Too much sitting linked to heart attack and stroke -- even if active

A report from the Women’s Health Initiative showed that women who sat for 10 or more hours a day were 18% more likely to have had a heart attack or stroke over a 12-year period than women who sat for five hours or fewer. While that’s not entirely surprising, the risk was increased even among women who sat a lot but got recommended levels of daily physical activity. Taken together with previous studies of sitting done in men and mixed groups, the findings suggest that prolonged sitting is a heart hazard for everyone. The other message from this line of research is that activity trumps sitting. (Locked) More »

What's more important than your life span? Your health span

The concept of aging is changing. Instead of thinking simply about length of life—the life span—attention is turning to "health span"—the length of healthy life. Because heart attack and stroke are the leading causes of death and disability in older age, doing everything possible to lower the likelihood of developing these so-called "cardiovascular events" increases the health span. Ideally, the process should start in childhood and last throughout life. More often, awareness begins with thoughts of retirement. People often wonder, "What will my life be like after I retire? How many years of good health will I have?" The approach one takes to growing older can mean the difference between a few years, or a few decades, of good health. (Locked) More »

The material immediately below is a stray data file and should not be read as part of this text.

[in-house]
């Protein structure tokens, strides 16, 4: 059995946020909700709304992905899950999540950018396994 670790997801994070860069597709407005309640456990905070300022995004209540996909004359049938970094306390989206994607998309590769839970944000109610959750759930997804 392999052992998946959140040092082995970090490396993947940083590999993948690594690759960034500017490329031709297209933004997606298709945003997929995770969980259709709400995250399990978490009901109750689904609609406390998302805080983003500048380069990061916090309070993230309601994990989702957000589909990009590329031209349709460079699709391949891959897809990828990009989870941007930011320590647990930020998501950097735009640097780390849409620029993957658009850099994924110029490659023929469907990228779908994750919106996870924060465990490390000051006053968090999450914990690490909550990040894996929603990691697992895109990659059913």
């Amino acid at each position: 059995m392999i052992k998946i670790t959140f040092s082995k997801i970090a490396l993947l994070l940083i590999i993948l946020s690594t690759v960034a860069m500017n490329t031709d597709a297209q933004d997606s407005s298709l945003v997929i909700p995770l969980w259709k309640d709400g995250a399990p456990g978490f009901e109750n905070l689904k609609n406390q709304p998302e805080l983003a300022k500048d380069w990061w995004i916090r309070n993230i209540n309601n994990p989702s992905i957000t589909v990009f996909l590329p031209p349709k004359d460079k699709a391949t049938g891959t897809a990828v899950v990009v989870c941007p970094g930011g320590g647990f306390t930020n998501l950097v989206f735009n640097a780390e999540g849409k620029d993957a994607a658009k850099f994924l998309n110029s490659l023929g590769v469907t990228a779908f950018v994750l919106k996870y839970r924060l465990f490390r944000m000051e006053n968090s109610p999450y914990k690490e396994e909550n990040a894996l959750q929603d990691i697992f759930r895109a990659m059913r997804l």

Don't stop taking a medication if you experience an unpleasant reaction

Unpleasant or harmful reactions to medications are common and can range from mild—a little nausea or diarrhea, for example—to severe—such as fainting or palpitations. Such reactions cause some people to abruptly stop taking the medication without telling their doctor. This can make them feel better, but it may also create a problem—for example, seriously elevated blood pressure or heart rate. A better approach is to talk with a health-care provider first. He or she may be able to find a different medication, or offer ways to minimize symptoms. (Locked) More »

Dietary vitamin E and heart failure

A study links overconsumption of vitamin E to increased risk of heart failure. The study also found that people with high blood levels of vitamin C have a lower heart-failure risk, although it remains unclear whether increasing dietary vitamin C or taking vitamin C supplements can lower heart-failure risk. (Locked) More »

Thick air, thick arteries

People who live in parts of a city with high air pollution are at higher risk of stroke than residents of the same city living in less polluted areas. (Locked) More »

Stroke: Every minute counts

When ischemic stroke strikes, time is of the essence. The sooner a person is treated with the clot-busting drug tPA, the sooner blood flow is restored to the brain and the better the odd of recovery. A new study finds that every 15-minutes sooner tPA is given, risk of death and risk of brain hemorrhage each drop 4%. (Locked) More »